by THOMAS PEIPERT, Associated Press

REPORT – On this Wednesday, January 30, 2019, on an archival photo, Denver public school teachers carry placards in the expectation of their protest after a protest in favor of a strike at the University of Denver. State Capitol exterior in Denver. Denver teachers plan to strike on Monday, February 11, 2019 after the failure of negotiations with the school district on base salary. (AP Photo / David Zalubowski, File)

DENVER (AP) –

Teachers in Colorado's capital plan to strike Monday for the first time in 25 years after failure to bargain with the school district on base salary.

The Denver Teachers' Union and Public Schools met on Saturday to try to sign a new contract after more than a year of negotiations, but both parties were disappointed.

After the meeting, the Denver Classroom Teachers Association issued a statement claiming that the district's proposal lacked transparency and that it "pushed the incentives for creating a base salary too high". important for all ".

"We will strike Monday for our students and for our profession, and maybe then, DPS will understand the message and come back to the bargaining table with a serious proposal to address the crisis of teacher turnover at Denver, "said Henry Roman, president of the teachers. union.

Meanwhile, superintendent of schools Susana Cordova said that she was "extremely disappointed" at the fact that the union withdrew from the table instead of continuing to work to reach an agreement.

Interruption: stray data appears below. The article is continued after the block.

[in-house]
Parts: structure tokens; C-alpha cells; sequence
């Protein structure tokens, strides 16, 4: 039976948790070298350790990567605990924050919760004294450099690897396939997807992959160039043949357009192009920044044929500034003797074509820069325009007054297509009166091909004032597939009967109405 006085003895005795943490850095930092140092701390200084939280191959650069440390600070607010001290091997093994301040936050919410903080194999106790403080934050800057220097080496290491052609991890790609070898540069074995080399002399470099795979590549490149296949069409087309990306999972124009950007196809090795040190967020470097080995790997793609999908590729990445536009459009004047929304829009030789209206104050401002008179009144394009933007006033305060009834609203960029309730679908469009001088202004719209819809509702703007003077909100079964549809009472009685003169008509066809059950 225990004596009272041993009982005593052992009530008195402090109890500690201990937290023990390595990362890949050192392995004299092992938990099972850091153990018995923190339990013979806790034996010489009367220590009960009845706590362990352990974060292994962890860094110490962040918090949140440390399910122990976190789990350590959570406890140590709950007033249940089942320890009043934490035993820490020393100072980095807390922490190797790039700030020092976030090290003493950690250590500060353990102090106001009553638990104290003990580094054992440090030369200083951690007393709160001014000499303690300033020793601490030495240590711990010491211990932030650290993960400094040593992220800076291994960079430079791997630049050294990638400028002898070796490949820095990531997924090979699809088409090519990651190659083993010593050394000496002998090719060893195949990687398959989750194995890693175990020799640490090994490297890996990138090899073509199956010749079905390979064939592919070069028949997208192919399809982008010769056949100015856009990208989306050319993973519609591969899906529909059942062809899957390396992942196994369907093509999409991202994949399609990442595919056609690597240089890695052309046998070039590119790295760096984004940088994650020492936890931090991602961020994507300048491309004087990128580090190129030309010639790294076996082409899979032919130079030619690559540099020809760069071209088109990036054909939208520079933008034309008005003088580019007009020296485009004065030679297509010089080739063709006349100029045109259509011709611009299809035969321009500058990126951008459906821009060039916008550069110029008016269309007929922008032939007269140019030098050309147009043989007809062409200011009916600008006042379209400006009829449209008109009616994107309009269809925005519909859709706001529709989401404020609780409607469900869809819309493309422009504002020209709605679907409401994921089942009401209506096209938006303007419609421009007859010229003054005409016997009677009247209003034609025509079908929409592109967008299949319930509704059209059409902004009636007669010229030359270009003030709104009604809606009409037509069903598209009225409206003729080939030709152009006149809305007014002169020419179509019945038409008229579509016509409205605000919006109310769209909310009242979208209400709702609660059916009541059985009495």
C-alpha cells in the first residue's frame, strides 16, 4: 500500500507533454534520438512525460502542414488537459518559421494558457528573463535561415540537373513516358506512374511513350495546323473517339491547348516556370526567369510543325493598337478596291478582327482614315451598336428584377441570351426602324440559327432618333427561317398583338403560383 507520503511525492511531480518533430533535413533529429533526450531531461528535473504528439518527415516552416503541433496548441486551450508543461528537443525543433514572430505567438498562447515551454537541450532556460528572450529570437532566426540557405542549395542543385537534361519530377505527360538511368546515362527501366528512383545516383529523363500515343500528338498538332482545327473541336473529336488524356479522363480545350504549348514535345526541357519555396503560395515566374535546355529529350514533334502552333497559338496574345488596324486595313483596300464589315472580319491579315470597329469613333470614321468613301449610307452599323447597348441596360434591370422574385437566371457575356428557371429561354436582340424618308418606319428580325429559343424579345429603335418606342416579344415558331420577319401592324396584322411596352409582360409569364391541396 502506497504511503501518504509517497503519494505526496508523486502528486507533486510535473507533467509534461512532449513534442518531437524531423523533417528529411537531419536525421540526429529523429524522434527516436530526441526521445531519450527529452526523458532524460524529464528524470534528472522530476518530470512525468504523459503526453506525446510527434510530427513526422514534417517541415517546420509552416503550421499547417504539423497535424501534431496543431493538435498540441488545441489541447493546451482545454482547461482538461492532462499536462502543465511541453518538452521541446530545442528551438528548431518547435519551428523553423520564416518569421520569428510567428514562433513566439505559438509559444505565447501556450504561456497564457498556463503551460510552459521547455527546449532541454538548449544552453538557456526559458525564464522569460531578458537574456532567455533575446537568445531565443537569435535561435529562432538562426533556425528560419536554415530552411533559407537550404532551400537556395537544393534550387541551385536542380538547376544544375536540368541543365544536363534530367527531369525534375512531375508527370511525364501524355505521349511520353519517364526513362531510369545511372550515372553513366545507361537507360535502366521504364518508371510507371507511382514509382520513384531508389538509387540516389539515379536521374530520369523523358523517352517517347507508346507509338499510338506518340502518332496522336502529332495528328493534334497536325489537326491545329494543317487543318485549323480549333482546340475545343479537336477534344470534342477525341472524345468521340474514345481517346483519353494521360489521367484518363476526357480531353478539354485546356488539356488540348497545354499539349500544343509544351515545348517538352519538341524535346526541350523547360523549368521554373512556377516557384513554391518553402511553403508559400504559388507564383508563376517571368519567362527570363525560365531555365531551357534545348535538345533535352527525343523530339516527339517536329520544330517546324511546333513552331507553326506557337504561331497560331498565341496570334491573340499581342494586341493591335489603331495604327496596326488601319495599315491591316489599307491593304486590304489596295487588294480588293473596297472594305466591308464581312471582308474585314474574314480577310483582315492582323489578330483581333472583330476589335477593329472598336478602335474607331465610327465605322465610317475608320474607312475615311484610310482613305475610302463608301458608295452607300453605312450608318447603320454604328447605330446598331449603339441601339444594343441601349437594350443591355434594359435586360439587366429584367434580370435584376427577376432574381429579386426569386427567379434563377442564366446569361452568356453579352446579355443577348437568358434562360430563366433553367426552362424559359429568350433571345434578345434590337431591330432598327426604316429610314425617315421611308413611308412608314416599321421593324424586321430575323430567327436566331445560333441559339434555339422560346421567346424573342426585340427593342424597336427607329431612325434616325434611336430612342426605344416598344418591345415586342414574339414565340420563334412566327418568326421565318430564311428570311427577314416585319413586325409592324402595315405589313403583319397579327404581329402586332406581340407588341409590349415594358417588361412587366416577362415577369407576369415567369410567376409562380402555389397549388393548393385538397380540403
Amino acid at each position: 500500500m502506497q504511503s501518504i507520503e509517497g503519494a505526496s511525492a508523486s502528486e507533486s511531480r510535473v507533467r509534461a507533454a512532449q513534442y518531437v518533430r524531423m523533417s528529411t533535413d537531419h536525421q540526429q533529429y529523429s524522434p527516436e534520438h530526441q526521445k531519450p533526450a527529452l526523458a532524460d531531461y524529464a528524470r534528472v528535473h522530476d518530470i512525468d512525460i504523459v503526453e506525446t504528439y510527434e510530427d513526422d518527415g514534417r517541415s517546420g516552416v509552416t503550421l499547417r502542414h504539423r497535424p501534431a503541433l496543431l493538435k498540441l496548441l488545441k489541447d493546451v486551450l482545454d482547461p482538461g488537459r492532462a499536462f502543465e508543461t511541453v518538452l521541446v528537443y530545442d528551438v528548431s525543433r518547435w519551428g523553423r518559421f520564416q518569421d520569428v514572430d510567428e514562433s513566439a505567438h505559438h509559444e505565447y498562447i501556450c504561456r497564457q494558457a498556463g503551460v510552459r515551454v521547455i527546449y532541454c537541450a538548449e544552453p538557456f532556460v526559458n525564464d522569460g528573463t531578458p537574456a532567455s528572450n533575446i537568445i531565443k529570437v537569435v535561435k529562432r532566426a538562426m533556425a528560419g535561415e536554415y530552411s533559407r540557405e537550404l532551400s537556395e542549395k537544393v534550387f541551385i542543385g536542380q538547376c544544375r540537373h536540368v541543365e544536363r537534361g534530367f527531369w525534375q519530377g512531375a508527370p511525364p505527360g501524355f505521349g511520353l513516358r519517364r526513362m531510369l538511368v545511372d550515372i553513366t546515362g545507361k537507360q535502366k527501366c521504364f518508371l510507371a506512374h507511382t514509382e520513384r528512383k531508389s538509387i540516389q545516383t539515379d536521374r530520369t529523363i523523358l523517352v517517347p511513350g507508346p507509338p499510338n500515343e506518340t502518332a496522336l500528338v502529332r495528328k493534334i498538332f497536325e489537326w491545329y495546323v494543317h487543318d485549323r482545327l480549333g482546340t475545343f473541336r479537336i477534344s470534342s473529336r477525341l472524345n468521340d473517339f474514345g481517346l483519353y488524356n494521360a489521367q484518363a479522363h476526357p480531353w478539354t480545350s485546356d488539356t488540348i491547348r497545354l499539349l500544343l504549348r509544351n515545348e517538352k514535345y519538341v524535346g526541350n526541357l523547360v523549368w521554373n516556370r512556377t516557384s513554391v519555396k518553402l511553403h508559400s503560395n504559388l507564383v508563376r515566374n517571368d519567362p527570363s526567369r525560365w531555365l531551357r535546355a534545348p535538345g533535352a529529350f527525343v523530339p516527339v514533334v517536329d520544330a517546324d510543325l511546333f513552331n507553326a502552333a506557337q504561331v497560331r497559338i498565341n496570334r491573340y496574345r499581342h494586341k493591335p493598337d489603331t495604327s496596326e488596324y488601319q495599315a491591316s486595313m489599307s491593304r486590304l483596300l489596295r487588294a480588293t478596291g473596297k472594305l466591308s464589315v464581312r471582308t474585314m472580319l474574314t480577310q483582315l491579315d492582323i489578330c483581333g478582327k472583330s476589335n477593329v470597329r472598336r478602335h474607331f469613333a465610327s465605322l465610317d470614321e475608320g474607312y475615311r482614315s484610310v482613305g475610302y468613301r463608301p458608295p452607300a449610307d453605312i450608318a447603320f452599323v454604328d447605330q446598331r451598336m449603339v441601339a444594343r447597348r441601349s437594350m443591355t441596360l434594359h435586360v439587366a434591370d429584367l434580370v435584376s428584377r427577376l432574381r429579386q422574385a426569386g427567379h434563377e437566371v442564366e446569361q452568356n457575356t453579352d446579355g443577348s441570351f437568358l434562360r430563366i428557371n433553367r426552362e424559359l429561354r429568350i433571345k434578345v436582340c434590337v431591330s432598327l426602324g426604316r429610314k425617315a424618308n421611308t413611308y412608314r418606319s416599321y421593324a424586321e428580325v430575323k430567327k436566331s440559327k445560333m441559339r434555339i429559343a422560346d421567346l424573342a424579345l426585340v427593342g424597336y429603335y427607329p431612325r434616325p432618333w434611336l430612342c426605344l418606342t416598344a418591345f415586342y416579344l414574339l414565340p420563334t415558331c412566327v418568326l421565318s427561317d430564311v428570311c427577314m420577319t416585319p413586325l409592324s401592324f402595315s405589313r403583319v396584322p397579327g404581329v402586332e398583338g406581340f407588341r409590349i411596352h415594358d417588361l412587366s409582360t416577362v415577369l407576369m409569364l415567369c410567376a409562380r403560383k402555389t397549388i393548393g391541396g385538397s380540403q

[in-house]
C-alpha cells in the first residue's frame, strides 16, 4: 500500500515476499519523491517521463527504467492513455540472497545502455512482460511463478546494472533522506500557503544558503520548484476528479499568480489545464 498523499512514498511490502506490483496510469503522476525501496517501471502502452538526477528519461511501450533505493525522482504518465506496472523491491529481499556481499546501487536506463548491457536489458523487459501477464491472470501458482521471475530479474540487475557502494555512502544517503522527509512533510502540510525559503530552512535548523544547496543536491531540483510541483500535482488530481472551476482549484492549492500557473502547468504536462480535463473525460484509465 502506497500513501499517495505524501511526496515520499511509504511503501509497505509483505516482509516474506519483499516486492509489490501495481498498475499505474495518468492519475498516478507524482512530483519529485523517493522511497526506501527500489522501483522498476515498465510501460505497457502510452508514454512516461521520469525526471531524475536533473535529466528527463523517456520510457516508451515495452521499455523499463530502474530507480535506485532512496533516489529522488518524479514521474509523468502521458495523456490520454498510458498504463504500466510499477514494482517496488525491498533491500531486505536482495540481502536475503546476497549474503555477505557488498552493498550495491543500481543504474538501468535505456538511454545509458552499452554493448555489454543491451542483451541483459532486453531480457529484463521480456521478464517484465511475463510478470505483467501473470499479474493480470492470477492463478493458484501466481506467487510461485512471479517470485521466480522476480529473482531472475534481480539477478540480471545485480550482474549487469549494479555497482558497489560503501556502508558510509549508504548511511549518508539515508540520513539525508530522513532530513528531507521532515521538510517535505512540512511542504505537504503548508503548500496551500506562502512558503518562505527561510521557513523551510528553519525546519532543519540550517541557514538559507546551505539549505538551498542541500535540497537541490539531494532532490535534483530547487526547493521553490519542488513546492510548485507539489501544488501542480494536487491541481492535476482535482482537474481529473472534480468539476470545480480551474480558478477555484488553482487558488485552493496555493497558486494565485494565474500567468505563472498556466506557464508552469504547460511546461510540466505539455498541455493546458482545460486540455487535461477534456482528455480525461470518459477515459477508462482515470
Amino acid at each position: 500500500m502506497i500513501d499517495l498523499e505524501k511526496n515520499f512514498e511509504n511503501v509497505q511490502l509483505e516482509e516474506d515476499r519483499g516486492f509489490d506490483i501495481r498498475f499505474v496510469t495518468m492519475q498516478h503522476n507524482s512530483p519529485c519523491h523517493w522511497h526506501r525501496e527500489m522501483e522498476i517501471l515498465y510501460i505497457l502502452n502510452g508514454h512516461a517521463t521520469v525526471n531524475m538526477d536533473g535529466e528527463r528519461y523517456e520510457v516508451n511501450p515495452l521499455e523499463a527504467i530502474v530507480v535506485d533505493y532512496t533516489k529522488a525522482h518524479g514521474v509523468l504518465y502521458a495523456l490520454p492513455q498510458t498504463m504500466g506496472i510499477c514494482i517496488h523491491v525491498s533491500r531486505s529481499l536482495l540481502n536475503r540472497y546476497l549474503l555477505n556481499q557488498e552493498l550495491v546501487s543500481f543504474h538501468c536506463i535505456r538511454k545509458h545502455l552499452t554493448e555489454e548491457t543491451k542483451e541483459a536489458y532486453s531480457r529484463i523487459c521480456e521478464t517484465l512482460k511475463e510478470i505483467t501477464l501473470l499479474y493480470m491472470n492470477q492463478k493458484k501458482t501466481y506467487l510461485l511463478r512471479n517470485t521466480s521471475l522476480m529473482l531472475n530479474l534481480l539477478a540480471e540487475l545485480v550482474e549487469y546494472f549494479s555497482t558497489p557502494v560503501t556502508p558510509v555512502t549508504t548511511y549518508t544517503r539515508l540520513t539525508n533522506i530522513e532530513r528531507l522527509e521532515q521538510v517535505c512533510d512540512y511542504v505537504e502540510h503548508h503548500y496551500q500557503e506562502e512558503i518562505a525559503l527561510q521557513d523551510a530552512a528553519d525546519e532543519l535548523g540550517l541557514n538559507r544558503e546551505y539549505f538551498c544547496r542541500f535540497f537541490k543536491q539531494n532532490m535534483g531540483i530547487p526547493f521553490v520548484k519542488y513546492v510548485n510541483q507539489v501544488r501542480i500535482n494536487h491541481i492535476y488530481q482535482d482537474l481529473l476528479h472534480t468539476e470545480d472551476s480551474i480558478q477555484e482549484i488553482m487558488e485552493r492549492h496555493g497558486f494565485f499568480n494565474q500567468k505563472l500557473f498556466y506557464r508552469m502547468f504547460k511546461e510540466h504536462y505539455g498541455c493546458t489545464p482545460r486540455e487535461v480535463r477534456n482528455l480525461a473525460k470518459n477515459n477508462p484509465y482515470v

"We have submitted an updated proposal that responds to what our teachers have said, which corresponds to our values ​​of equity and retention … and which greatly increases the base salary of all our educators," Cordova said. .

Teachers plan to picket around the city starting Monday as the district tries to keep the schools open with directors and alternates. The district has canceled classes for about 5,000 preschool children because they do not have the staff to look after them.

Both parties disagree on salary increases and bonuses for teachers in very poor schools and other schools that the district considers a priority. Teachers want lower bonuses to free up money and improve overall salaries, while administrators say these bonuses are needed to improve the educational outcomes of poor and minority students.

Premiums paid to teachers with more than 14 years of experience are not part of their base salary, which critics say encourages high turnover and hurts students. Both parties agreed to delete this provision but disagree on the amount of bonuses for teachers working in very poor schools and in schools considered as high priority by the district.

Governor Jared Polis decided Wednesday not to intervene to stop the strike, but said he could intervene if it dragged on. It would take about $ 400,000 a day for schools to work with alternates and administrators.

According to the teachers' union, 93% of its members supported a strike during a vote last month.

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Colleen Slevin, Associated Press Editor, contributed to this report.